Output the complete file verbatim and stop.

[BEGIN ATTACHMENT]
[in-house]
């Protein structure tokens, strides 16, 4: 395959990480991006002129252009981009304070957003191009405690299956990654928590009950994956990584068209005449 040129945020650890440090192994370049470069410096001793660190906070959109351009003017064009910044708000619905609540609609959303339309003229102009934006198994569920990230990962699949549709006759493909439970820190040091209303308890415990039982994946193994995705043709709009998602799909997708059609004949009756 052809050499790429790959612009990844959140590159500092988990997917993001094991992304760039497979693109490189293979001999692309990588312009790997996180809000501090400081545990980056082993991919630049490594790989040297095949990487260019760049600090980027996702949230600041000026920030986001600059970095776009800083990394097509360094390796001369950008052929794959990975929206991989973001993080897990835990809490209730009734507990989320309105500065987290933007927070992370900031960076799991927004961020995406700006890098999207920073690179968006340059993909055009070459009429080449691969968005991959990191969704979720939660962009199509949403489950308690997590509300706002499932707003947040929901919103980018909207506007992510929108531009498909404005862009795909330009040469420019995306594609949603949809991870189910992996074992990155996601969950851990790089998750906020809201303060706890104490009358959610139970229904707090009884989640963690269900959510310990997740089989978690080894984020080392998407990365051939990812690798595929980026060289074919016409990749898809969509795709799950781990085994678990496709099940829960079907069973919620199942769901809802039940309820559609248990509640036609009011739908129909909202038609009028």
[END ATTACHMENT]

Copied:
[in-house]
């Protein structure tokens, strides 16, 4: 395959990480991006002129252009981009304070957003191009405690299956990654928590009950994956990584068209005449 040129945020650890440090192994370049470069410096001793660190906070959109351009003017064009910044708000619905609540609609959303339309003229102009934006198994569920990230990962699949549709006759493909439970820190040091209303308890415990039982994946193994995705043709709009998602799909997708059609004949009756 052809050499790429790959612009990844959140590159500092988990997917993001094991992304760039497979693109490189293979001999692309990588312009790997996180809000501090400081545990980056082993991919630049490594790989040297095949990487260019760049600090980027996702949230600041000026920030986001600059970095776009800083990394097509360094390796001369950008052929794959990975929206991989973001993080897990835990809490209730009734507990989320309105500065987290933007927070992370900031960076799991927004961020995406700006890098999207920073690179968006340059993909055009070459009429080449691969968005991959990191969704979720939660962009199509949403489950308690997590509300706002499932707003947040929901919103980018909207506007992510929108531009498909404005862009795909330009040469420019995306594609949603949809991870189910992996074992990155996601969950851990790089998750906020809201303060706890104490009358959610139970229904707090009884989640963690269900959510310990997740089989978690080894984020080392998407990365051939990812690798595929980026060289074919016409990749898809969509795709799950781990085994678990496709099940829960079907069973919620199942769901809802039940309820559609248990509640036609009011739908129909909202038609009028």